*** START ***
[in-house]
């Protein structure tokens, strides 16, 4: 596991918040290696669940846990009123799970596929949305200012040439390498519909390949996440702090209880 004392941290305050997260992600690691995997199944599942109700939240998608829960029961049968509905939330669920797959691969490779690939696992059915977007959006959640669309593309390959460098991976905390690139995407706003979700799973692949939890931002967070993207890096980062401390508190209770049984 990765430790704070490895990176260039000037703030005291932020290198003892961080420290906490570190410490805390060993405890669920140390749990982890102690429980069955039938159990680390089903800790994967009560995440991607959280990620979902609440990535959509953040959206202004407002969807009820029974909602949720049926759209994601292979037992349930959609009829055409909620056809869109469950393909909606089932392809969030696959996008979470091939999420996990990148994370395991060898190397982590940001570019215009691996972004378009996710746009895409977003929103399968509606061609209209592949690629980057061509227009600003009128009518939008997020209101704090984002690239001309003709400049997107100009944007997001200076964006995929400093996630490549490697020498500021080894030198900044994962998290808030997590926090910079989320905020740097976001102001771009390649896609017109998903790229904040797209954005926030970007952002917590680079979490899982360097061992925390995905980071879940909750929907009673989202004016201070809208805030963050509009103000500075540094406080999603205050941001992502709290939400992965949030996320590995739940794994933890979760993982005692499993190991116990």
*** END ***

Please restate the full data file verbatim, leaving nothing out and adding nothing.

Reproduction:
[in-house]
């Protein structure tokens, strides 16, 4: 596991918040290696669940846990009123799970596929949305200012040439390498519909390949996440702090209880 004392941290305050997260992600690691995997199944599942109700939240998608829960029961049968509905939330669920797959691969490779690939696992059915977007959006959640669309593309390959460098991976905390690139995407706003979700799973692949939890931002967070993207890096980062401390508190209770049984 990765430790704070490895990176260039000037703030005291932020290198003892961080420290906490570190410490805390060993405890669920140390749990982890102690429980069955039938159990680390089903800790994967009560995440991607959280990620979902609440990535959509953040959206202004407002969807009820029974909602949720049926759209994601292979037992349930959609009829055409909620056809869109469950393909909606089932392809969030696959996008979470091939999420996990990148994370395991060898190397982590940001570019215009691996972004378009996710746009895409977003929103399968509606061609209209592949690629980057061509227009600003009128009518939008997020209101704090984002690239001309003709400049997107100009944007997001200076964006995929400093996630490549490697020498500021080894030198900044994962998290808030997590926090910079989320905020740097976001102001771009390649896609017109998903790229904040797209954005926030970007952002917590680079979490899982360097061992925390995905980071879940909750929907009673989202004016201070809208805030963050509009103000500075540094406080999603205050941001992502709290939400992965949030996320590995739940794994933890979760993982005692499993190991116990």